November 29, 2023

Sparked by 30-Point Outburst from Sophomore Star Lee, Princeton Men’s Hoops Tops Northeastern, Improves to 6-0

X-FACTOR: Princeton University men’s basketball player Xaivian Lee drives past a Northeastern defender last Saturday as Princeton hosted the Huskies in its home opener. Sophomore guard Lee poured in a career-high 30 points to help the Tigers prevail 80-66. Lee was later named the Ivy League Player of the Week. Princeton, now 6-0, plays at Bucknell on November 29 before hosting Furman on December 2 and Drexel on December 5. (Photo by Frank Wojciechowski)

By Bill Alden

With the Princeton University men’s basketball team having played its first five games away from Jadwin Gym this season, Xaivian Lee was happy to be back home as the Tigers hosted Northeastern last Saturday afternoon.

“We had a great crowd, it is always good play in front of someone rooting for you,” said Princeton sophomore guard Lee. “Every game has been on the road, so it was nice to be home for sure. Coach (Mitch Henderson) always says the cuts are a little faster. I find our shots go in a little more. It is definitely good to play here.”

Lee’s shots were going in against the Huskies as he posted a career-high 30 points to help the Tigers pull away to an 80-66 win over Northeastern before an enthusiastic Jadwin throng of 2,470 as they improved to 6-0.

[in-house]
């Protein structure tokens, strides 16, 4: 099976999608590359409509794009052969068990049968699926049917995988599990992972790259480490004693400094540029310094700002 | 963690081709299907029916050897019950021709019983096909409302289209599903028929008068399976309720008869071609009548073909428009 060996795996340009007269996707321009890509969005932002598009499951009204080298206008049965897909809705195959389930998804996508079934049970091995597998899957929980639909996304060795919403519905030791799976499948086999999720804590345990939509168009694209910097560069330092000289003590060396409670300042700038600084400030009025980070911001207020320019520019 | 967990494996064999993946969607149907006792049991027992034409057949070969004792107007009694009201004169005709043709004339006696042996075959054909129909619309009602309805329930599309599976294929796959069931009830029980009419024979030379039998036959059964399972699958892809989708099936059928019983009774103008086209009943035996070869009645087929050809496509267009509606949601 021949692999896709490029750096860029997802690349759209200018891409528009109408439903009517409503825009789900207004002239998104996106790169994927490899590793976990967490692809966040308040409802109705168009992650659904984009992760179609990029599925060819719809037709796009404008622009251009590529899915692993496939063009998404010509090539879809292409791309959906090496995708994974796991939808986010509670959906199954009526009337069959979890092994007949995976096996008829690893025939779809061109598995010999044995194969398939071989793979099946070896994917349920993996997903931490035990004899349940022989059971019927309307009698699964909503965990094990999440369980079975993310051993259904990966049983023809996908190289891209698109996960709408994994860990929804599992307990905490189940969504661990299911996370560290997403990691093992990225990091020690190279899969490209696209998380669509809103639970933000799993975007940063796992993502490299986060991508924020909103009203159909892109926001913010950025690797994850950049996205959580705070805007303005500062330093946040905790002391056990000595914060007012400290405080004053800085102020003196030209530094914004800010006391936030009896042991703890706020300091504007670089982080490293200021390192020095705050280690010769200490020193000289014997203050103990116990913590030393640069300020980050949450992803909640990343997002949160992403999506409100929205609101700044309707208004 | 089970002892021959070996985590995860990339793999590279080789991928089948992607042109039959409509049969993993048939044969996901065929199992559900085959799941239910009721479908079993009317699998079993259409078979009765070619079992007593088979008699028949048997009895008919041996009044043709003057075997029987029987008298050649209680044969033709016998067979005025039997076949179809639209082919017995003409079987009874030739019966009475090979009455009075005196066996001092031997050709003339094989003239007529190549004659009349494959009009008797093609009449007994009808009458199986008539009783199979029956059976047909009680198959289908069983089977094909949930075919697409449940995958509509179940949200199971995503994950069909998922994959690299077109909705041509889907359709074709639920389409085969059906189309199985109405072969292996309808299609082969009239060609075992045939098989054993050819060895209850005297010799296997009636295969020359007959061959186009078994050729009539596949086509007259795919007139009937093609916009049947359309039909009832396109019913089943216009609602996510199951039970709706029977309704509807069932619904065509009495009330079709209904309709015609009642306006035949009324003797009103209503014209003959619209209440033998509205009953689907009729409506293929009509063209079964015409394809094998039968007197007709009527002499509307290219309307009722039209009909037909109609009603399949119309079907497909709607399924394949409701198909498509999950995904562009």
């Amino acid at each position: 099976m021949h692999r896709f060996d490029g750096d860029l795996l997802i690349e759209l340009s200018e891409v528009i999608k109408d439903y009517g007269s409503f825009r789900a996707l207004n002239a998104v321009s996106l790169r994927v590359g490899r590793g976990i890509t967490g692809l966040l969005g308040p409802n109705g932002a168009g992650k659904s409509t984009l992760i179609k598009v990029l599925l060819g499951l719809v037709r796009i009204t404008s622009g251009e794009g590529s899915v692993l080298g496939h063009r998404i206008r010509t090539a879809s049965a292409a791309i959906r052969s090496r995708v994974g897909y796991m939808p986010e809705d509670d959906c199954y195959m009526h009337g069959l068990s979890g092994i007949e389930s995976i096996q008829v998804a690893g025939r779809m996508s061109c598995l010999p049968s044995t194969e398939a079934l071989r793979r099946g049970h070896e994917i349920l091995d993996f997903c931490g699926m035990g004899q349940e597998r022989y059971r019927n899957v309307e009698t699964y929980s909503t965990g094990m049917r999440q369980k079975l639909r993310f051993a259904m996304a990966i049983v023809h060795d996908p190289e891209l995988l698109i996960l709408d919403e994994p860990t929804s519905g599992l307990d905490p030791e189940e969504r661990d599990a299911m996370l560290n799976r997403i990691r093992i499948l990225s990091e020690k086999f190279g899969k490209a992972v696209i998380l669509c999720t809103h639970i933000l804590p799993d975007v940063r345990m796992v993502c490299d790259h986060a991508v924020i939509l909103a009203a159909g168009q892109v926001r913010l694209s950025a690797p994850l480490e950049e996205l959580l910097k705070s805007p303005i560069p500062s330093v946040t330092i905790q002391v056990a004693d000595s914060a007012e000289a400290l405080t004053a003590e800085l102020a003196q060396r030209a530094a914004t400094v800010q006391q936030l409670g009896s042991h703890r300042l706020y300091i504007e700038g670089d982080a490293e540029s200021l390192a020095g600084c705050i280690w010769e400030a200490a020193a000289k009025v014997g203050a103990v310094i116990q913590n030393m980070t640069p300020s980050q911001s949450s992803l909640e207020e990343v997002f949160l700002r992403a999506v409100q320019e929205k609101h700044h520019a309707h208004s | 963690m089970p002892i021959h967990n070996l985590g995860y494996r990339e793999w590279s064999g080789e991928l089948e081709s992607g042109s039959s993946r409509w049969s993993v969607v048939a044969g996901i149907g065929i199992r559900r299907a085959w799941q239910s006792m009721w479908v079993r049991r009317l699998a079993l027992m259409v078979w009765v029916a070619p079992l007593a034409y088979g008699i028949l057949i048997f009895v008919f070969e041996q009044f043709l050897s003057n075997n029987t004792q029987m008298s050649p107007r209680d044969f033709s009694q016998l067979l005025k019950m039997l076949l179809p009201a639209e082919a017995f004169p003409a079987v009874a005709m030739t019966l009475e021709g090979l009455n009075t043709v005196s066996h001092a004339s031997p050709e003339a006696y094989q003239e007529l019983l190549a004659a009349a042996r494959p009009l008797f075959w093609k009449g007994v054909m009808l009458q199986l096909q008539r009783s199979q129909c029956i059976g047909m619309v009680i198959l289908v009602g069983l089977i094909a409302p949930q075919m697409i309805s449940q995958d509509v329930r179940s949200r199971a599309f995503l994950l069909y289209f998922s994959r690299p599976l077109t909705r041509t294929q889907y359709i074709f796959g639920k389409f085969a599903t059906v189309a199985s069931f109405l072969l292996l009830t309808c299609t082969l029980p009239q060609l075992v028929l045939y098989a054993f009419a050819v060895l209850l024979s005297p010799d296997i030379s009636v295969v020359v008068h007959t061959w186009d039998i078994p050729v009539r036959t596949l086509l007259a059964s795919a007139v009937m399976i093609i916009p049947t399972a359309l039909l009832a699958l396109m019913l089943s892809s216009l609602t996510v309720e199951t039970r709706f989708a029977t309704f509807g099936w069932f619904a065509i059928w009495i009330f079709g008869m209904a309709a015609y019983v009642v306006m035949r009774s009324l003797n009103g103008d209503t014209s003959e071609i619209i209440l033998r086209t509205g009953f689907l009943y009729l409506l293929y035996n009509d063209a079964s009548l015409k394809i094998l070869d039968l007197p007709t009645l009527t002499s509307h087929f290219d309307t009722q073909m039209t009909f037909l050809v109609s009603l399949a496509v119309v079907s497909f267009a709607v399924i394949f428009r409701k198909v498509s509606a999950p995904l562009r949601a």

Displaying his versatility, Lee struck from the perimeter with three 3-pointers to go along several dazzling sprints to the hoop.

“It is just driving, I feel like I have gotten little stronger so I don’t get pushed off as much when I create more contact and that has helped me finish a little more,” said wiry 6’3, 171-pound Lee, the first Princeton player to tally 30 points in a game since Jaelin Llewellyn scored 30 on March 7, 2020 in an 85-82 loss to Cornell.

“I think the biggest thing that has helped me is buying into the system and not trying to get every bucket by myself. Today, for example, I had a lot of easy cuts which was guys finding me on back cuts and making good reads. I still need to work on having a mid-range game. I took a couple of bad ones down the stretch.”

Senior guard and co-captain Matt Allocco, who tallied 18 points and a game-high six assists, was looking to feed Lee as he caught fire.

“We try not to go isolation ball as much as we can; it is Princeton offense, we cut and we play together,” said Allocco. “But Xaivian can get a tough bucket and he showed that today. He was unbelievable. I have seen it for a couple of years now. I have guarded him in practice and open gyms and he is very difficult to cover. He has made me a ton better.”

While Princeton head coach Mitch Henderson was thrilled by Lee’s performance against the Huskies, he believes his sophomore star is just scratching the surface of what he can accomplish.

“A year ago when Xaivian and I would talk and we were missing each other a little bit, I feel much more connected to him now,” said Henderson of Lee, who was later named the Ivy League Player of the Week and is now averaging a team-high 18.8 points a game. “He has a spirit of improvement and he is not there yet. That was an unbelievable performance but for me it is don’t stop, there is so much more that he can do. He is a really tough cover, but I want him to be awesome defensively too. I think he can impact the game in a lot of ways.”